As the nineteenth century progressed, so did medical and social policy, and some groups such as those with vision and hearing impairments, were seen as ‘habitable’, meaning they had potential as worker citizens. Hence, the establishment of residential schools such as the Sumner Institute for the Deaf and Dumb (later Van Asch) in 1880, and the Jubilee institute for the Blind in Auckland in 1890. Although deaf children were forced to learn oral language and lip reading and were punished for signing for most of the next century, indigenous New Zealand sign language quietly developed. These sites provided the opportunity for deaf and blind people to develop cultures in opposition to oral and sighted cultures, and thus for activism to emerge among these impairment groups.
The rise of the pseudo-science of eugenics and what became known as Social Darwinism became very influential during the latter part of the nineteenth century. In 1859, Charles Darwin published his bestseller, On the origin of the species by natural selection or the preservation of favoured races in the struggle for life. The ideas of evolution, genetics, heredity and the potential of selective breeding in humans were taken up by his cousin, Francis Galton, who named the new science eugenics. In New Zealand ‘Social Darwinism’ was embraced by liberals and conservatives concerned about the declining white middle class birth rate and consequent fears of losing their racial and moral supremacy. Improving racial ‘fitness’ was vital.
Two influential Social Darwinists in colonial New Zealand were Dr Duncan MacGregor and Robert Stout. MacGregor from Scotland was Professor of Mental and Moral Science at Otago University, and advocated in the 1870s for the extension of the definition of insanity to include “hopeless drunkards, hopeless criminals, and hopeless paupers”, so that these dangerous classes might be: “made to work for their support, and deprived of liberty until they die, in order to prevent their injuring society either by their crimes or by having children to inherit their curse.” (MacGregor, 1876:320). In the 1880s, Premier Robert Stout, a former student of MacGregor, who believed moral failings caused poverty, warned of an emerging class of permanent paupers which would pollute the new society. His wife, Anna, was a prominent suffragist. Many feminist writings of the era also reflected eugenic beliefs, particularly as a means to rid society of undesirables such as alcoholics and to reduce the ‘caring’ demands placed on women.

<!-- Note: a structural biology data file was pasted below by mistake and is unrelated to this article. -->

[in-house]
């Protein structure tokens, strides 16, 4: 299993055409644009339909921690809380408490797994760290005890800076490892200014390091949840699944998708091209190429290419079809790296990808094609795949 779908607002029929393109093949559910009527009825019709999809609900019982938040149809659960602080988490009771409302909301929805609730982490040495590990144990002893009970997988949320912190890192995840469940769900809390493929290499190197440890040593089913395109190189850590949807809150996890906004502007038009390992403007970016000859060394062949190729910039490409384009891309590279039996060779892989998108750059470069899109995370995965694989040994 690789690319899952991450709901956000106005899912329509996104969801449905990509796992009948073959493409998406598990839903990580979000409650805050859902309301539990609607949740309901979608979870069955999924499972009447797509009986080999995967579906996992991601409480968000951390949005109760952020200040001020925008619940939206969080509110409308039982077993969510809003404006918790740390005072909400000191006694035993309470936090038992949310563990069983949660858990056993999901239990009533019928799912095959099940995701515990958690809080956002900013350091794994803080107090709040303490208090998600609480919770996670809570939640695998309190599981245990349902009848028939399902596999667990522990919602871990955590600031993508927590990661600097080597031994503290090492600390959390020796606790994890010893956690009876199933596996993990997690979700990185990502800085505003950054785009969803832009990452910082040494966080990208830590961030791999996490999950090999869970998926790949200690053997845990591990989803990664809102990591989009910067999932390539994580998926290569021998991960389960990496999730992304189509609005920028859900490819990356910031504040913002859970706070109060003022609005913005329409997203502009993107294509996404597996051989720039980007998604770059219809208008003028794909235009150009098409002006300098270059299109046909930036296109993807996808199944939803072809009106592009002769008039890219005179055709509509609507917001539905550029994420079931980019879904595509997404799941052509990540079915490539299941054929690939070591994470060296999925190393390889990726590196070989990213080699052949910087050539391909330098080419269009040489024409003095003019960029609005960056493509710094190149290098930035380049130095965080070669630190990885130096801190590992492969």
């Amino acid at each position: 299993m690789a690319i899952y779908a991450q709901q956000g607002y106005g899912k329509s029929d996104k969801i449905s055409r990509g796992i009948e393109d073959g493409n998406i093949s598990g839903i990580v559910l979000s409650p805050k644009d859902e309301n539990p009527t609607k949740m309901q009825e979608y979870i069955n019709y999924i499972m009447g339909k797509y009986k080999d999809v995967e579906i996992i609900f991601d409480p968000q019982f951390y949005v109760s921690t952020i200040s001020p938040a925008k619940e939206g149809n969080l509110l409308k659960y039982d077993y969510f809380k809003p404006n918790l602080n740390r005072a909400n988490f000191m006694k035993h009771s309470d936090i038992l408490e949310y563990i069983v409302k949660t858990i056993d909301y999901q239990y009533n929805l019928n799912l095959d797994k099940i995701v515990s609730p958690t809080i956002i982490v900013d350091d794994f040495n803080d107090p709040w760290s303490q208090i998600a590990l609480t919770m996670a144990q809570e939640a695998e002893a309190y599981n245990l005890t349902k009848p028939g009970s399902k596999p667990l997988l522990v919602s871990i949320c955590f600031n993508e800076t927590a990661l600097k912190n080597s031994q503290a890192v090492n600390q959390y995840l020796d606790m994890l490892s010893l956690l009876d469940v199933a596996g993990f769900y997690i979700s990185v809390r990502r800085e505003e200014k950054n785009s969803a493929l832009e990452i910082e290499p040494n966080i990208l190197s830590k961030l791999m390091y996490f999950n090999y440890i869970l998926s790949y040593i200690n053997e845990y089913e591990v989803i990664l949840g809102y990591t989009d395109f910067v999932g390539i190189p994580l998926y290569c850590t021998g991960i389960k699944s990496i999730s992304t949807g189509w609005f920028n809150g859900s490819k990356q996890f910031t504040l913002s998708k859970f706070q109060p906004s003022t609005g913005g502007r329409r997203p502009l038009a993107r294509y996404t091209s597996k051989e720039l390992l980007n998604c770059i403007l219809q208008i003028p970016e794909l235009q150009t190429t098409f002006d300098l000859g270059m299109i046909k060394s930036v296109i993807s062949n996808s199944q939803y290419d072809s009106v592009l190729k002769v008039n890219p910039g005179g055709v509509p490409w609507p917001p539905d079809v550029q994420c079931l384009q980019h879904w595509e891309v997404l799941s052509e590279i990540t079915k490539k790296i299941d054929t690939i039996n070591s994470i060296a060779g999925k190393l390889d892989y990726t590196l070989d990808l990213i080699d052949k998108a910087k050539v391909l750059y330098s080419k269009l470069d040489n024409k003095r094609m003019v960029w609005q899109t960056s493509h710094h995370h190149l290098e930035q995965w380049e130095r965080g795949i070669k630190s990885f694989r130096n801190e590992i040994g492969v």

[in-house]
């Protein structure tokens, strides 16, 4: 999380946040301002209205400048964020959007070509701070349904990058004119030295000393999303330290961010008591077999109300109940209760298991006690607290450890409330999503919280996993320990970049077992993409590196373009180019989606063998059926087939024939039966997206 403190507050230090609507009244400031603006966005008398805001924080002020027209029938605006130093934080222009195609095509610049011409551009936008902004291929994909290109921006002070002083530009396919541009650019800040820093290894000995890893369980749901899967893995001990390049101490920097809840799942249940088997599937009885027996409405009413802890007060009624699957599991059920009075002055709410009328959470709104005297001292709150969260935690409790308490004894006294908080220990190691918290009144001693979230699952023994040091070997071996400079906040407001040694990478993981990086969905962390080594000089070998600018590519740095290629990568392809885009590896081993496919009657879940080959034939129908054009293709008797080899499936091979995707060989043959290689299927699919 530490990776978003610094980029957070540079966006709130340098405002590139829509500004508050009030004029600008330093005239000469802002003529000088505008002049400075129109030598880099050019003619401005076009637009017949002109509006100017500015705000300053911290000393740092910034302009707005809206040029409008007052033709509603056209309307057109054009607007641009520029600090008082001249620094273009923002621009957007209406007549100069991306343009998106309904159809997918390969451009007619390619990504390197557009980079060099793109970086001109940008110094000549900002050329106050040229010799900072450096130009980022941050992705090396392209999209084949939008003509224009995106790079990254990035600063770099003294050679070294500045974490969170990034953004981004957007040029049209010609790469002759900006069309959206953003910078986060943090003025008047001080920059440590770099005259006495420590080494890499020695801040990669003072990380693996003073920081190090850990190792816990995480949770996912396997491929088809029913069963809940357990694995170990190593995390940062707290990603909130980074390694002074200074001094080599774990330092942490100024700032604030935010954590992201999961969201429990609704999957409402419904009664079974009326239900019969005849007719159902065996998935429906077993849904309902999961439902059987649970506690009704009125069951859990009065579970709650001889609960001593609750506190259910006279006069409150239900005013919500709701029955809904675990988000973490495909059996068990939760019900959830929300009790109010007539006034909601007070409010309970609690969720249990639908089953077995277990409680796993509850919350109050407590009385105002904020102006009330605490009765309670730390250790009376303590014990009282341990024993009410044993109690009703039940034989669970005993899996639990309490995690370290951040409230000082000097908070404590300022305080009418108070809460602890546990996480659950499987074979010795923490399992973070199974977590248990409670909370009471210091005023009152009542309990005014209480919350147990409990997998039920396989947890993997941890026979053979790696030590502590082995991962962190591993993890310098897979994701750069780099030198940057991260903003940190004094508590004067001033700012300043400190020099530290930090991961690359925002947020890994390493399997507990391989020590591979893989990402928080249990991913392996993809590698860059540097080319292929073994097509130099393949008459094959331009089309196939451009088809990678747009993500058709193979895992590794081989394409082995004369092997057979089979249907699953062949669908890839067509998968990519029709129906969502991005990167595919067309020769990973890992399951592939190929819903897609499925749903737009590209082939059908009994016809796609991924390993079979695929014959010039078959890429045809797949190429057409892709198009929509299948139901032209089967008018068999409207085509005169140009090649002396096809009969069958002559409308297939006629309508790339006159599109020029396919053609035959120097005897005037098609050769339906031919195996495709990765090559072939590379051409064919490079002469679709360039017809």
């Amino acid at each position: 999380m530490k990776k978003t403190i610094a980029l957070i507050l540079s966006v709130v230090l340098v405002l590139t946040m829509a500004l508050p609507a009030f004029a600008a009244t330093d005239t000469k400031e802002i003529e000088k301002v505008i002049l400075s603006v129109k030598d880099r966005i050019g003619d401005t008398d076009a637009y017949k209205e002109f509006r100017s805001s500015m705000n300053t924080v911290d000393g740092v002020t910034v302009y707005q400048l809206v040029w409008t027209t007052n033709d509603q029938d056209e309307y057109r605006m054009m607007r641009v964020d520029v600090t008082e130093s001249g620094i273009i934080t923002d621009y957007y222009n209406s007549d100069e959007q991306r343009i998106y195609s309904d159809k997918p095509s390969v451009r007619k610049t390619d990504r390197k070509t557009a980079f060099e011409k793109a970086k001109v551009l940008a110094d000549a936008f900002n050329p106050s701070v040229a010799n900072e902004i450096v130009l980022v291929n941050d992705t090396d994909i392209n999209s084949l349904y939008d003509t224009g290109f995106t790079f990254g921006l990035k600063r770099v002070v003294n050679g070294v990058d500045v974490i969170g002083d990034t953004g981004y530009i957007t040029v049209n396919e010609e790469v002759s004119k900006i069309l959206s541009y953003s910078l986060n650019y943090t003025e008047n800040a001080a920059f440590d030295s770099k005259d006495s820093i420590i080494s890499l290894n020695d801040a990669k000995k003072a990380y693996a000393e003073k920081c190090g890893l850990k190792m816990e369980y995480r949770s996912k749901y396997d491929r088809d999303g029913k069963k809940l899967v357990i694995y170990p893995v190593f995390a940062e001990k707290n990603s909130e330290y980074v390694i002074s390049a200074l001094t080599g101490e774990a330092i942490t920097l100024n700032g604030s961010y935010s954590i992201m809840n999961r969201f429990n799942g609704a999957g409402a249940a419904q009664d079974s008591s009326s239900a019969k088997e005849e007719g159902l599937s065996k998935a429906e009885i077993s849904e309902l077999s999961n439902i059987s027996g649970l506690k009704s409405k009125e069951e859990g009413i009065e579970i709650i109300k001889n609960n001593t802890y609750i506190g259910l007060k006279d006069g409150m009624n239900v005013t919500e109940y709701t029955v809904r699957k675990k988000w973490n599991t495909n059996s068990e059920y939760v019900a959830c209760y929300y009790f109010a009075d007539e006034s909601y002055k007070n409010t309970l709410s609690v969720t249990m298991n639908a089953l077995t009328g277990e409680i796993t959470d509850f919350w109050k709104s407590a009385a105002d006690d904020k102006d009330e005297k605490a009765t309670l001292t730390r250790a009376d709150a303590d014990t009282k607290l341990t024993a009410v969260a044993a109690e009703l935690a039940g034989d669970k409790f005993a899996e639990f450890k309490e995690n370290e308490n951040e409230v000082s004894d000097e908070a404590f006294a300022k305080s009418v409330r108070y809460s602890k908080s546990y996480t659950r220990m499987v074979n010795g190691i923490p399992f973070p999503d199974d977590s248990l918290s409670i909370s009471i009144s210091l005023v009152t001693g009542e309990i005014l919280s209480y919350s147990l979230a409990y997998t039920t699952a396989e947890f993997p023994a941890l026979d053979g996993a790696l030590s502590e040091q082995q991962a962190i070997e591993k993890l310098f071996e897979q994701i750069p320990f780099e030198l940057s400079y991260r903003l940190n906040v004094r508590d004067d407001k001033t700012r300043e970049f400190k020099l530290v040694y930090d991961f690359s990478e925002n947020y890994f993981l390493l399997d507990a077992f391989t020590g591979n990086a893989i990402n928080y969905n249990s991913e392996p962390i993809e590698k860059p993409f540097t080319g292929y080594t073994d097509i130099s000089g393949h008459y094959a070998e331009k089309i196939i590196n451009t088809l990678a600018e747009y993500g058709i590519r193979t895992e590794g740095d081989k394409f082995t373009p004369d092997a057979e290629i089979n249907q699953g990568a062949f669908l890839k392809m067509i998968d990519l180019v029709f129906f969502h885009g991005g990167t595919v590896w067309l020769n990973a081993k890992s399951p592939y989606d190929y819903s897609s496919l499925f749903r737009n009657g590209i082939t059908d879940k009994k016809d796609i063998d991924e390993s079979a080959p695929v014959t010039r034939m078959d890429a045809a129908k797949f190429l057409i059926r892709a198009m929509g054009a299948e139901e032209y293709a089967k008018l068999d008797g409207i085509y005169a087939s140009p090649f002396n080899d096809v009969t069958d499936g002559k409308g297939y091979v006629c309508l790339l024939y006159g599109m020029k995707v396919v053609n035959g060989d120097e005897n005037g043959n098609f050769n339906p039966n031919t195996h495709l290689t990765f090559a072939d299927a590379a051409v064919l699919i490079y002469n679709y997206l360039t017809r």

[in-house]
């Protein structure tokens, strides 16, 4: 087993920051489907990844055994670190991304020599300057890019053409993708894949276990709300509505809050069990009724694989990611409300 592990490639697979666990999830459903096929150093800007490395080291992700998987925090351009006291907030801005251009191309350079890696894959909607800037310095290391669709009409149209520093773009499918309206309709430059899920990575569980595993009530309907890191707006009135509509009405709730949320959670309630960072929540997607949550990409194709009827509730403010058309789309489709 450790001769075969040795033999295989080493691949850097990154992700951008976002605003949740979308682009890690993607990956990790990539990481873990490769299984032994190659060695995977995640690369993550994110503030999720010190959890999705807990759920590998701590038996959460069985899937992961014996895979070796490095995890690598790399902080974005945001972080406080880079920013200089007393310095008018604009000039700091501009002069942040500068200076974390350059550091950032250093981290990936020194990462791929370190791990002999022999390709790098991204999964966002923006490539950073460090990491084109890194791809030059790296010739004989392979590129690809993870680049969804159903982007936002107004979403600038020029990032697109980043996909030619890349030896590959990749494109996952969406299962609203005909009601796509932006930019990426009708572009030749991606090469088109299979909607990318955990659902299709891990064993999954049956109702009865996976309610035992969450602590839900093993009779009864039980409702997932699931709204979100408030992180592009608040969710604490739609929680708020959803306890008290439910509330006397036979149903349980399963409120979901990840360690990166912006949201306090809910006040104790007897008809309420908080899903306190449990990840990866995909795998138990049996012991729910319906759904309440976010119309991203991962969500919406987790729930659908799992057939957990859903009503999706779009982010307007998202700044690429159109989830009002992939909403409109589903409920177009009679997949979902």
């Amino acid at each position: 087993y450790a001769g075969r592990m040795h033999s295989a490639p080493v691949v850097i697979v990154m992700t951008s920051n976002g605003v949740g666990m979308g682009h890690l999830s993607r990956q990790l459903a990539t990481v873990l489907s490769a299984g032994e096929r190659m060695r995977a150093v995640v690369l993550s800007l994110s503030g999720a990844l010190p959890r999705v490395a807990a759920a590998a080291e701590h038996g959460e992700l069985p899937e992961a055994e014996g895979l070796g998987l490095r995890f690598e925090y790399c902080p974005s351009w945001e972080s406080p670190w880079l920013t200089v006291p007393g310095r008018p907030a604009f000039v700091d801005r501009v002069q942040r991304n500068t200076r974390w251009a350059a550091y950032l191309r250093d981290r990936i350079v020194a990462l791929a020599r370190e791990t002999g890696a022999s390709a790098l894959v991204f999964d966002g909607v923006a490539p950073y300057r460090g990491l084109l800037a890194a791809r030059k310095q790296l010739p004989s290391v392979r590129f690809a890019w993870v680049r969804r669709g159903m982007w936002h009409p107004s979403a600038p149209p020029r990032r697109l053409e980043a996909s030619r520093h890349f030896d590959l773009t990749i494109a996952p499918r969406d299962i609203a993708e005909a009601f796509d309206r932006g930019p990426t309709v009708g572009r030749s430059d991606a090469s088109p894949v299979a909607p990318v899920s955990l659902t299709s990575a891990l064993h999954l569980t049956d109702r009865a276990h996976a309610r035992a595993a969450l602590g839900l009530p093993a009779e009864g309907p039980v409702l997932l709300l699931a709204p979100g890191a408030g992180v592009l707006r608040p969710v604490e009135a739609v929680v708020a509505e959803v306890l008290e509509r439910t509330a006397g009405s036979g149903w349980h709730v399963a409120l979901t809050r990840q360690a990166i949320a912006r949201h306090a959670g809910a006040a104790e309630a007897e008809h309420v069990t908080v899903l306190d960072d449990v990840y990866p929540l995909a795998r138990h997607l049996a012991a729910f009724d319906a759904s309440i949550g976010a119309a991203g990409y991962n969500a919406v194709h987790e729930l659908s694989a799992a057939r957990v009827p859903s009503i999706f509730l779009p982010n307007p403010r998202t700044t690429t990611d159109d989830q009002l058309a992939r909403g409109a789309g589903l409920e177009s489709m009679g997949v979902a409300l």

By the turn of the twentieth century, many of New Zealand's leading politicians, doctors and academics believed in the false scientific validity of eugenics. In New Zealand disabled or mentally unwell people and Chinese people were the main targets (In 2002, Prime Minister Helen Clark formally apologised to Chinese New Zealanders).
In 1903, W.A. Chapple, a politician and doctor, published his influential booklet, The Fertility of the Unfit. The problem he saw was the decline in the fertility of the ‘fit’ and the increasing birth rate of the ‘unfit’. His solution lay in encouraging the ‘fit’ to have more children and by sterilising the ‘unfit’ (those with mental, moral and physical impairments).
The Eugenics Education society was founded in Dunedin in 1910 with an influential membership, one of whom was Truby King, at that time the Medical Superintendent of Otago’s Seacliff Asylum. Theories and language linked intellectual impairment and some physical impairments like epilepsy to inferiority and moral degeneracy.